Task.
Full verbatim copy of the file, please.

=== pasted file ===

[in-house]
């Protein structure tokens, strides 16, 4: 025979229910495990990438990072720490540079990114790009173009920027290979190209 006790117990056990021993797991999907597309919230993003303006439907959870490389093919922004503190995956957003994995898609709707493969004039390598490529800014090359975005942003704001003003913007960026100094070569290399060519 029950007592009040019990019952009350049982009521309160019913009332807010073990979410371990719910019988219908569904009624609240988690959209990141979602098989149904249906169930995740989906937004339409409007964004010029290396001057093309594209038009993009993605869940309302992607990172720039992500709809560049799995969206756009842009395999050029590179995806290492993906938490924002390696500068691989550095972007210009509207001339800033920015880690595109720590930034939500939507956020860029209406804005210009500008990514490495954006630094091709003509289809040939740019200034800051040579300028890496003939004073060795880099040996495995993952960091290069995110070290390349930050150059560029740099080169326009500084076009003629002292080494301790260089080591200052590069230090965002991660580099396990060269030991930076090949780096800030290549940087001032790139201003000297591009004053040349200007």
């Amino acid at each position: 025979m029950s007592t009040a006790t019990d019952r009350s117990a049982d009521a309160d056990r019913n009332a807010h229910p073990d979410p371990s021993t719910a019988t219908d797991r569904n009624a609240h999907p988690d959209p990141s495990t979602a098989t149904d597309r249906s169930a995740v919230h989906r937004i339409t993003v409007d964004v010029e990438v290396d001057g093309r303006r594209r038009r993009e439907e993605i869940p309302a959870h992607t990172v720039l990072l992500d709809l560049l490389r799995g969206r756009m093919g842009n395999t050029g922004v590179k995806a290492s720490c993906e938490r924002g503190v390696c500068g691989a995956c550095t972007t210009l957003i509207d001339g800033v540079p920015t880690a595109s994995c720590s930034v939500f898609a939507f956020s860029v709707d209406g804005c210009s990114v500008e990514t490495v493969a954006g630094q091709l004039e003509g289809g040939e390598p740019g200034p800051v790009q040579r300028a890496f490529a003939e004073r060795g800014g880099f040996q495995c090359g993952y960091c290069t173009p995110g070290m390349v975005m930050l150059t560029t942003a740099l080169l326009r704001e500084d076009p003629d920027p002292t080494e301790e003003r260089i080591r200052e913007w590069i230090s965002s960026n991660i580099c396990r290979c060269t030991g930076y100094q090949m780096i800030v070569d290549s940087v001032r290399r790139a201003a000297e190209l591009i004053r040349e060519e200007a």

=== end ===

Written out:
[in-house]
């Protein structure tokens, strides 16, 4: 025979229910495990990438990072720490540079990114790009173009920027290979190209 006790117990056990021993797991999907597309919230993003303006439907959870490389093919922004503190995956957003994995898609709707493969004039390598490529800014090359975005942003704001003003913007960026100094070569290399060519 029950007592009040019990019952009350049982009521309160019913009332807010073990979410371990719910019988219908569904009624609240988690959209990141979602098989149904249906169930995740989906937004339409409007964004010029290396001057093309594209038009993009993605869940309302992607990172720039992500709809560049799995969206756009842009395999050029590179995806290492993906938490924002390696500068691989550095972007210009509207001339800033920015880690595109720590930034939500939507956020860029209406804005210009500008990514490495954006630094091709003509289809040939740019200034800051040579300028890496003939004073060795880099040996495995993952960091290069995110070290390349930050150059560029740099080169326009500084076009003629002292080494301790260089080591200052590069230090965002991660580099396990060269030991930076090949780096800030290549940087001032790139201003000297591009004053040349200007």
């Amino acid at each position: 025979m029950s007592t009040a006790t019990d019952r009350s117990a049982d009521a309160d056990r019913n009332a807010h229910p073990d979410p371990s021993t719910a019988t219908d797991r569904n009624a609240h999907p988690d959209p990141s495990t979602a098989t149904d597309r249906s169930a995740v919230h989906r937004i339409t993003v409007d964004v010029e990438v290396d001057g093309r303006r594209r038009r993009e439907e993605i869940p309302a959870h992607t990172v720039l990072l992500d709809l560049l490389r799995g969206r756009m093919g842009n395999t050029g922004v590179k995806a290492s720490c993906e938490r924002g503190v390696c500068g691989a995956c550095t972007t210009l957003i509207d001339g800033v540079p920015t880690a595109s994995c720590s930034v939500f898609a939507f956020s860029v709707d209406g804005c210009s990114v500008e990514t490495v493969a954006g630094q091709l004039e003509g289809g040939e390598p740019g200034p800051v790009q040579r300028a890496f490529a003939e004073r060795g800014g880099f040996q495995c090359g993952y960091c290069t173009p995110g070290m390349v975005m930050l150059t560029t942003a740099l080169l326009r704001e500084d076009p003629d920027p002292t080494e301790e003003r260089i080591r200052e913007w590069i230090s965002s960026n991660i580099c396990r290979c060269t030991g930076y100094q090949m780096i800030v070569d290549s940087v001032r290399r790139a201003a000297e190209l591009i004053r040349e060519e200007a």